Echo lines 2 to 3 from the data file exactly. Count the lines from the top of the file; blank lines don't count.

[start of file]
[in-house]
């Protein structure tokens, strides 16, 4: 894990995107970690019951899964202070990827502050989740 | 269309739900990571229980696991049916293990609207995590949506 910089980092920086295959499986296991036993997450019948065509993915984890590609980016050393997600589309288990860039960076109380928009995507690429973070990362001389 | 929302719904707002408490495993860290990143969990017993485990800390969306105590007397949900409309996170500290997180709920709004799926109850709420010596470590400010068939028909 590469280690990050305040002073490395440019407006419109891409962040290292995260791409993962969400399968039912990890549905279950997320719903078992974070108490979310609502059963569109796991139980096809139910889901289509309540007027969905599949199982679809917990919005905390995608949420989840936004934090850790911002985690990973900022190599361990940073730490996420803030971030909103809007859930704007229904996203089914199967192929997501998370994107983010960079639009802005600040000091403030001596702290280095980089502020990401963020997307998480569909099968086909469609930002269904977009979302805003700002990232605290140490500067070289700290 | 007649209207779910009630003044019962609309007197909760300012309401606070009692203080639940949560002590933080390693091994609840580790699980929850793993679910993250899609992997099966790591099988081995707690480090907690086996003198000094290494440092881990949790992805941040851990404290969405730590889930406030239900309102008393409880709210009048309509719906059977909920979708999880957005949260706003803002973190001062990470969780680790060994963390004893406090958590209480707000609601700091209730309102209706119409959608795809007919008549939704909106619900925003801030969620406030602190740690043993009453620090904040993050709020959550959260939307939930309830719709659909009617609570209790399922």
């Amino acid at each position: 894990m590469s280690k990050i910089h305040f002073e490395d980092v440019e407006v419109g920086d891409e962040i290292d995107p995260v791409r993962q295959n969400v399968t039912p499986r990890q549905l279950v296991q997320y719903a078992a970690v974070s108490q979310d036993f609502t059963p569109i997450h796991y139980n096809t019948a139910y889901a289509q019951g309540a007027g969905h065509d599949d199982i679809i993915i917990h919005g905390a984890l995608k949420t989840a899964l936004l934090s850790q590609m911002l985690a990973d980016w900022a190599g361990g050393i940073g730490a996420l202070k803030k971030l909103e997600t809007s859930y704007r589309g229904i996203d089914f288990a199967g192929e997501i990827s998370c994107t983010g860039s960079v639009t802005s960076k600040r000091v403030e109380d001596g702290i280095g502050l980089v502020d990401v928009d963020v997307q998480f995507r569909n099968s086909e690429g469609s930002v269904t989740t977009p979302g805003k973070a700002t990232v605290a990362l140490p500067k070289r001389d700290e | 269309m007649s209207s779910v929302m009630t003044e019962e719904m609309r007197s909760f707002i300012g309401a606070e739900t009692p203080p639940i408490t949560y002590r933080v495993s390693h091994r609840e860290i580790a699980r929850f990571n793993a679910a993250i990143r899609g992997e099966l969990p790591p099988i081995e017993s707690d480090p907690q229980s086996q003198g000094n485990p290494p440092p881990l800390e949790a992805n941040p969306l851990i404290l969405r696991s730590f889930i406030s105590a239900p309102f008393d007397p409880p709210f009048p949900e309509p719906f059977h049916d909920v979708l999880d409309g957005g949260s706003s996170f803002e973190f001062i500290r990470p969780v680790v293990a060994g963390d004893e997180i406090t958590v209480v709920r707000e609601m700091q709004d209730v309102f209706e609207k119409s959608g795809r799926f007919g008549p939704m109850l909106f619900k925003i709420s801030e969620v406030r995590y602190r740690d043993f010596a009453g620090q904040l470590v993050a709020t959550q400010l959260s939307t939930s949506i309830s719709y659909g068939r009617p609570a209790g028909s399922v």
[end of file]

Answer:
């Protein structure tokens, strides 16, 4: 894990995107970690019951899964202070990827502050989740 | 269309739900990571229980696991049916293990609207995590949506 910089980092920086295959499986296991036993997450019948065509993915984890590609980016050393997600589309288990860039960076109380928009995507690429973070990362001389 | 929302719904707002408490495993860290990143969990017993485990800390969306105590007397949900409309996170500290997180709920709004799926109850709420010596470590400010068939028909 590469280690990050305040002073490395440019407006419109891409962040290292995260791409993962969400399968039912990890549905279950997320719903078992974070108490979310609502059963569109796991139980096809139910889901289509309540007027969905599949199982679809917990919005905390995608949420989840936004934090850790911002985690990973900022190599361990940073730490996420803030971030909103809007859930704007229904996203089914199967192929997501998370994107983010960079639009802005600040000091403030001596702290280095980089502020990401963020997307998480569909099968086909469609930002269904977009979302805003700002990232605290140490500067070289700290 | 007649209207779910009630003044019962609309007197909760300012309401606070009692203080639940949560002590933080390693091994609840580790699980929850793993679910993250899609992997099966790591099988081995707690480090907690086996003198000094290494440092881990949790992805941040851990404290969405730590889930406030239900309102008393409880709210009048309509719906059977909920979708999880957005949260706003803002973190001062990470969780680790060994963390004893406090958590209480707000609601700091209730309102209706119409959608795809007919008549939704909106619900925003801030969620406030602190740690043993009453620090904040993050709020959550959260939307939930309830719709659909009617609570209790399922």
């Amino acid at each position: 894990m590469s280690k990050i910089h305040f002073e490395d980092v440019e407006v419109g920086d891409e962040i290292d995107p995260v791409r993962q295959n969400v399968t039912p499986r990890q549905l279950v296991q997320y719903a078992a970690v974070s108490q979310d036993f609502t059963p569109i997450h796991y139980n096809t019948a139910y889901a289509q019951g309540a007027g969905h065509d599949d199982i679809i993915i917990h919005g905390a984890l995608k949420t989840a899964l936004l934090s850790q590609m911002l985690a990973d980016w900022a190599g361990g050393i940073g730490a996420l202070k803030k971030l909103e997600t809007s859930y704007r589309g229904i996203d089914f288990a199967g192929e997501i990827s998370c994107t983010g860039s960079v639009t802005s960076k600040r000091v403030e109380d001596g702290i280095g502050l980089v502020d990401v928009d963020v997307q998480f995507r569909n099968s086909e690429g469609s930002v269904t989740t977009p979302g805003k973070a700002t990232v605290a990362l140490p500067k070289r001389d700290e | 269309m007649s209207s779910v929302m009630t003044e019962e719904m609309r007197s909760f707002i300012g309401a606070e739900t009692p203080p639940i408490t949560y002590r933080v495993s390693h091994r609840e860290i580790a699980r929850f990571n793993a679910a993250i990143r899609g992997e099966l969990p790591p099988i081995e017993s707690d480090p907690q229980s086996q003198g000094n485990p290494p440092p881990l800390e949790a992805n941040p969306l851990i404290l969405r696991s730590f889930i406030s105590a239900p309102f008393d007397p409880p709210f009048p949900e309509p719906f059977h049916d909920v979708l999880d409309g957005g949260s706003s996170f803002e973190f001062i500290r990470p969780v680790v293990a060994g963390d004893e997180i406090t958590v209480v709920r707000e609601m700091q709004d209730v309102f209706e609207k119409s959608g795809r799926f007919g008549p939704m109850l909106f619900k925003i709420s801030e969620v406030r995590y602190r740690d043993f010596a009453g620090q904040l470590v993050a709020t959550q400010l959260s939307t939930s949506i309830s719709y659909g068939r009617p609570a209790g028909s399922v």